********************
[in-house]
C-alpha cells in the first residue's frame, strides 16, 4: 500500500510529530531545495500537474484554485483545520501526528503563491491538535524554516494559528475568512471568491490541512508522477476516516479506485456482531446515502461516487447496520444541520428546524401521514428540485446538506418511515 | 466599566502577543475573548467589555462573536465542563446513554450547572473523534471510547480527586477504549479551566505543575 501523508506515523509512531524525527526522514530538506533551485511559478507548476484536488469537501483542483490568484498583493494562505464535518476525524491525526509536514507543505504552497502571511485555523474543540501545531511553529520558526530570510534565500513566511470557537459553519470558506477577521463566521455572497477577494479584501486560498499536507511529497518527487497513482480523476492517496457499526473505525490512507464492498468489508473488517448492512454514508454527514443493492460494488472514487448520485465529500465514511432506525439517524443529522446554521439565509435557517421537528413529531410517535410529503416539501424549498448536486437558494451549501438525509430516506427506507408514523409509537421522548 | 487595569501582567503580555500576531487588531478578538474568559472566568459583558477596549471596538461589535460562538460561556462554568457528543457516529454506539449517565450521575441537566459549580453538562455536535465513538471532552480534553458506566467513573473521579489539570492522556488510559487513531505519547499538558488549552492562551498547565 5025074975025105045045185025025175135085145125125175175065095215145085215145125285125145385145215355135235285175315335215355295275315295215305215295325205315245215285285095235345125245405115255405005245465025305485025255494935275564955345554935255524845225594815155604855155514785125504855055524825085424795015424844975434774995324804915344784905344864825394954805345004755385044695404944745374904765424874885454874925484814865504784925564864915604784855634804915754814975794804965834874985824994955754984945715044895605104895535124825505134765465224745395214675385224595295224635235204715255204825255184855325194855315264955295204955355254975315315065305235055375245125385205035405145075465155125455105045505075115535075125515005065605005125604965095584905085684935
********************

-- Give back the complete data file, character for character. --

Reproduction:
[in-house]
C-alpha cells in the first residue's frame, strides 16, 4: 500500500510529530531545495500537474484554485483545520501526528503563491491538535524554516494559528475568512471568491490541512508522477476516516479506485456482531446515502461516487447496520444541520428546524401521514428540485446538506418511515 | 466599566502577543475573548467589555462573536465542563446513554450547572473523534471510547480527586477504549479551566505543575 501523508506515523509512531524525527526522514530538506533551485511559478507548476484536488469537501483542483490568484498583493494562505464535518476525524491525526509536514507543505504552497502571511485555523474543540501545531511553529520558526530570510534565500513566511470557537459553519470558506477577521463566521455572497477577494479584501486560498499536507511529497518527487497513482480523476492517496457499526473505525490512507464492498468489508473488517448492512454514508454527514443493492460494488472514487448520485465529500465514511432506525439517524443529522446554521439565509435557517421537528413529531410517535410529503416539501424549498448536486437558494451549501438525509430516506427506507408514523409509537421522548 | 487595569501582567503580555500576531487588531478578538474568559472566568459583558477596549471596538461589535460562538460561556462554568457528543457516529454506539449517565450521575441537566459549580453538562455536535465513538471532552480534553458506566467513573473521579489539570492522556488510559487513531505519547499538558488549552492562551498547565 5025074975025105045045185025025175135085145125125175175065095215145085215145125285125145385145215355135235285175315335215355295275315295215305215295325205315245215285285095235345125245405115255405005245465025305485025255494935275564955345554935255524845225594815155604855155514785125504855055524825085424795015424844975434774995324804915344784905344864825394954805345004755385044695404944745374904765424874885454874925484814865504784925564864915604784855634804915754814975794804965834874985824994955754984945715044895605104895535124825505134765465224745395214675385224595295224635235204715255204825255184855325194855315264955295204955355254975315315065305235055375245125385205035405145075465155125455105045505075115535075125515005065605005125604965095584905085684935